Face Vs. Facebook

Thanks to Lori Riffe for another guest post.  Lori lives in Snoqualmie and writes her own blog, Tainted Fishsticks.  She definitely has a way to make me smile with her writing that strives to “be real.”  So in honor of Mark Zuckerberg’s 28th birthday and Facebook going public this week, Lori takes her own look at Facebook.  Read on…

In a world of total exposure, the noise can turn into false reality.


I’m talking about our perceptions of people and the fact that due to things like social media, we see a lot more of people’s lives than we ever did before.  But what are we really seeing?

I want to let you know that I am not you and you are not me and he is not that guy and she is not that girl.  I don’t have my act together and I’m not an incredible cook.

Sally Sue’s kids are a terror and she only posts pictures of them looking cute.  She doesn’t tell you she had to bribe them with Twinkies to get them to shut up and smile.

Jimmy’s new job IS a blessing, but he totally hates the fact that he has no friends there and isn’t allowed on Facebook while on the clock.

Reposting a status in support of some person she’ll never meet who may or may not be sick does not mean Mary is going to save the world while you are watching Netflix.

Healthy living advice comes mostly from people who secretly eat Doritos and drink too much.

Kids with amazing grades are under a lot of pressure and may not make it through college.

Awesome vacations usually mean massive credit card debt.

Multiple ‘check-ins’ mean George goes anywhere he can not to be at home with his family.

Arm in arm group photos indicate booze consumption and temporary BFF status.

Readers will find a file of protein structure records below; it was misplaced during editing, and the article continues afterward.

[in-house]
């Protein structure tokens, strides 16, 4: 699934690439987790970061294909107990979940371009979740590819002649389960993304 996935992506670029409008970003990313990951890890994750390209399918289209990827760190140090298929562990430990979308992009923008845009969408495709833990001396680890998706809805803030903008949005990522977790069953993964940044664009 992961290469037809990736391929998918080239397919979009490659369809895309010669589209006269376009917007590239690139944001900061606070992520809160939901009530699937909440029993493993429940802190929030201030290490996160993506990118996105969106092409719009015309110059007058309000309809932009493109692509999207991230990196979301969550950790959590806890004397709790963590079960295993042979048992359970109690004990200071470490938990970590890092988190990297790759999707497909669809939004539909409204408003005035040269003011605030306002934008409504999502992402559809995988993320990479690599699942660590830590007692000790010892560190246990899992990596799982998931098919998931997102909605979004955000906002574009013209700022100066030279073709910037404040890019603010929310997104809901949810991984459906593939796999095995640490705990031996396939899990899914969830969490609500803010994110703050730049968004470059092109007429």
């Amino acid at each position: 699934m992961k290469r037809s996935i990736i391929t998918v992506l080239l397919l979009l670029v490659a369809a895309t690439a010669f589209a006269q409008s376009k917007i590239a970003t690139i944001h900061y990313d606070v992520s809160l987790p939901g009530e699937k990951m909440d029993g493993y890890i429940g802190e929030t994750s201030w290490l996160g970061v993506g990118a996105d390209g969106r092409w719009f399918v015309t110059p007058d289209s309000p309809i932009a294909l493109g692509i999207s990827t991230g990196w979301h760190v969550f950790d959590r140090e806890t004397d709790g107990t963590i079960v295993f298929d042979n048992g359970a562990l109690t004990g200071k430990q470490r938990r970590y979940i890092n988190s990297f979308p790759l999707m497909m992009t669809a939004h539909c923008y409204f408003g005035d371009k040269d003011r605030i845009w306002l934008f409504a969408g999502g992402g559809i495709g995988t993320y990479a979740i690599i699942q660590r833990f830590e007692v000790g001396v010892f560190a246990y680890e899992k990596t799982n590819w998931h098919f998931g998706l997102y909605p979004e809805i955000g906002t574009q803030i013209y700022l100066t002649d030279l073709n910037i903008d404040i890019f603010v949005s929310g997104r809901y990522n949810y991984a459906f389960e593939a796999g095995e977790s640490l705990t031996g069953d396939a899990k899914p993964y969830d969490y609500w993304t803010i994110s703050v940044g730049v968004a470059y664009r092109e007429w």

Social media IS a way to connect with others.  It can be informational, inspiring, humorous and overall entertaining.  I am personally thankful for the connections I made with many people I might not otherwise be in contact with.  I am definitely not mad at Facebook.  But, I often get sucked in, like many others, to the false reality presented online. Not that people are misrepresenting themselves, but that their time of joy is temporary, and is not representative of all the crap they may have going on behind it.

When you find yourself feeling like everyone else’s life is better than yours, stop yourself, because it’s simply not true.  We are all a mess in our own personal circumstance and this is NORMAL.  No one is living our same life and we should never want for someone else’s life – especially if it’s all wrapped up in a Facebook status update.

Connect with friends in many ways.  Spend time in person with people and find out what’s REALLY going on.  Celebrate, encourage, inform, laugh and cry with them. For real.  Not through a comment or a ‘like’ button.  We are meant to be in community with one another – to be real face to face.

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